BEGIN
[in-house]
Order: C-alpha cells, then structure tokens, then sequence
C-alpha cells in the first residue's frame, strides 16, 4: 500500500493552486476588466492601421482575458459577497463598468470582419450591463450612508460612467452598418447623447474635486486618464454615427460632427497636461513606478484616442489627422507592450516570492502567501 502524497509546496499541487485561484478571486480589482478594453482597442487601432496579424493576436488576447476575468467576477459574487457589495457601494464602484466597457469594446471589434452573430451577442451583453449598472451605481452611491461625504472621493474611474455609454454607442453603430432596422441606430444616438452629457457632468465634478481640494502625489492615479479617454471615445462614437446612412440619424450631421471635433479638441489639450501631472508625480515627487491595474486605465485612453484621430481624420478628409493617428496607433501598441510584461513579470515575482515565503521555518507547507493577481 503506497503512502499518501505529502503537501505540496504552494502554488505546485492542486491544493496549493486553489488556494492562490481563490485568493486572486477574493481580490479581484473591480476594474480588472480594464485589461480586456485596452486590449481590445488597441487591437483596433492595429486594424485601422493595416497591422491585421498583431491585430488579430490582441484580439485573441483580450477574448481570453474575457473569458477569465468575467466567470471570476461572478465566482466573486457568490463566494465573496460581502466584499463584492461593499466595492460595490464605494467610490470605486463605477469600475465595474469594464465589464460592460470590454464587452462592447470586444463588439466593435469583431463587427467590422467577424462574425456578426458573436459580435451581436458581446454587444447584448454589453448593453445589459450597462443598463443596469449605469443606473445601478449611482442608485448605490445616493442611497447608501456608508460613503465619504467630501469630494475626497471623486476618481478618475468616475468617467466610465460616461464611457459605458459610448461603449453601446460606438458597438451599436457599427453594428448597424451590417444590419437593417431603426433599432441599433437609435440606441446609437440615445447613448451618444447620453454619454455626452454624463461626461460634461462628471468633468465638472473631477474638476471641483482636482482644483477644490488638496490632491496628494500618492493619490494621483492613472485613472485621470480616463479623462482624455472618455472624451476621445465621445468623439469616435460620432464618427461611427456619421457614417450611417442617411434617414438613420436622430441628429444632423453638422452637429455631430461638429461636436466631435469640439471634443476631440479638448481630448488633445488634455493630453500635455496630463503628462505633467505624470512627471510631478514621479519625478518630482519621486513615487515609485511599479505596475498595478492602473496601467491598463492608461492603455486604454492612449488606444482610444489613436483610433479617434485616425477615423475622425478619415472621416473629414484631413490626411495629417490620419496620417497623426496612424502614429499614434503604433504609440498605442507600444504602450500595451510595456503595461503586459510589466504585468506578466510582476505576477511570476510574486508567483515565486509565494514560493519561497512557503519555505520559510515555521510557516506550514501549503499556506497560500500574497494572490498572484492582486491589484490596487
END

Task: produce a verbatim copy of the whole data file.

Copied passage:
[in-house]
Order: C-alpha cells, then structure tokens, then sequence
C-alpha cells in the first residue's frame, strides 16, 4: 500500500493552486476588466492601421482575458459577497463598468470582419450591463450612508460612467452598418447623447474635486486618464454615427460632427497636461513606478484616442489627422507592450516570492502567501 502524497509546496499541487485561484478571486480589482478594453482597442487601432496579424493576436488576447476575468467576477459574487457589495457601494464602484466597457469594446471589434452573430451577442451583453449598472451605481452611491461625504472621493474611474455609454454607442453603430432596422441606430444616438452629457457632468465634478481640494502625489492615479479617454471615445462614437446612412440619424450631421471635433479638441489639450501631472508625480515627487491595474486605465485612453484621430481624420478628409493617428496607433501598441510584461513579470515575482515565503521555518507547507493577481 503506497503512502499518501505529502503537501505540496504552494502554488505546485492542486491544493496549493486553489488556494492562490481563490485568493486572486477574493481580490479581484473591480476594474480588472480594464485589461480586456485596452486590449481590445488597441487591437483596433492595429486594424485601422493595416497591422491585421498583431491585430488579430490582441484580439485573441483580450477574448481570453474575457473569458477569465468575467466567470471570476461572478465566482466573486457568490463566494465573496460581502466584499463584492461593499466595492460595490464605494467610490470605486463605477469600475465595474469594464465589464460592460470590454464587452462592447470586444463588439466593435469583431463587427467590422467577424462574425456578426458573436459580435451581436458581446454587444447584448454589453448593453445589459450597462443598463443596469449605469443606473445601478449611482442608485448605490445616493442611497447608501456608508460613503465619504467630501469630494475626497471623486476618481478618475468616475468617467466610465460616461464611457459605458459610448461603449453601446460606438458597438451599436457599427453594428448597424451590417444590419437593417431603426433599432441599433437609435440606441446609437440615445447613448451618444447620453454619454455626452454624463461626461460634461462628471468633468465638472473631477474638476471641483482636482482644483477644490488638496490632491496628494500618492493619490494621483492613472485613472485621470480616463479623462482624455472618455472624451476621445465621445468623439469616435460620432464618427461611427456619421457614417450611417442617411434617414438613420436622430441628429444632423453638422452637429455631430461638429461636436466631435469640439471634443476631440479638448481630448488633445488634455493630453500635455496630463503628462505633467505624470512627471510631478514621479519625478518630482519621486513615487515609485511599479505596475498595478492602473496601467491598463492608461492603455486604454492612449488606444482610444489613436483610433479617434485616425477615423475622425478619415472621416473629414484631413490626411495629417490620419496620417497623426496612424502614429499614434503604433504609440498605442507600444504602450500595451510595456503595461503586459510589466504585468506578466510582476505576477511570476510574486508567483515565486509565494514560493519561497512557503519555505520559510515555521510557516506550514501549503499556506497560500500574497494572490498572484492582486491589484490596487